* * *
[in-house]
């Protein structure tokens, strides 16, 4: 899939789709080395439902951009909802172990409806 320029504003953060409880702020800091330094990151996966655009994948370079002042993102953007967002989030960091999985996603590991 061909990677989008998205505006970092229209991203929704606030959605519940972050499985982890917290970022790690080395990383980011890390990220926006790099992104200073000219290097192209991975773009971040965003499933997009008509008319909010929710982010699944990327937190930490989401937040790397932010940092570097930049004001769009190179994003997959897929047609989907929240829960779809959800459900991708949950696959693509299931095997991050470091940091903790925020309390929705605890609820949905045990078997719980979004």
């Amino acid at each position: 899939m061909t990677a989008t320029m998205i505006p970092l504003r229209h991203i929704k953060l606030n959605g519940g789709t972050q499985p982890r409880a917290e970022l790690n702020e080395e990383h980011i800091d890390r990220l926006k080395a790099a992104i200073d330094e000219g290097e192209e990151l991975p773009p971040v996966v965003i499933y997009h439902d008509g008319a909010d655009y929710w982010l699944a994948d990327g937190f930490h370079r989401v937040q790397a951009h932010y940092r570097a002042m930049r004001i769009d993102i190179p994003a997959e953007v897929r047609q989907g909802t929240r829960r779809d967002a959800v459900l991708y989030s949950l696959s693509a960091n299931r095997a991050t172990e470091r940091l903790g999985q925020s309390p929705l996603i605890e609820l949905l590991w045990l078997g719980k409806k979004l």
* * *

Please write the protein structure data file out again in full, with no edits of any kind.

[in-house]
């Protein structure tokens, strides 16, 4: 899939789709080395439902951009909802172990409806 320029504003953060409880702020800091330094990151996966655009994948370079002042993102953007967002989030960091999985996603590991 061909990677989008998205505006970092229209991203929704606030959605519940972050499985982890917290970022790690080395990383980011890390990220926006790099992104200073000219290097192209991975773009971040965003499933997009008509008319909010929710982010699944990327937190930490989401937040790397932010940092570097930049004001769009190179994003997959897929047609989907929240829960779809959800459900991708949950696959693509299931095997991050470091940091903790925020309390929705605890609820949905045990078997719980979004």
């Amino acid at each position: 899939m061909t990677a989008t320029m998205i505006p970092l504003r229209h991203i929704k953060l606030n959605g519940g789709t972050q499985p982890r409880a917290e970022l790690n702020e080395e990383h980011i800091d890390r990220l926006k080395a790099a992104i200073d330094e000219g290097e192209e990151l991975p773009p971040v996966v965003i499933y997009h439902d008509g008319a909010d655009y929710w982010l699944a994948d990327g937190f930490h370079r989401v937040q790397a951009h932010y940092r570097a002042m930049r004001i769009d993102i190179p994003a997959e953007v897929r047609q989907g909802t929240r829960r779809d967002a959800v459900l991708y989030s949950l696959s693509a960091n299931r095997a991050t172990e470091r940091l903790g999985q925020s309390p929705l996603i605890e609820l949905l590991w045990l078997g719980k409806k979004l």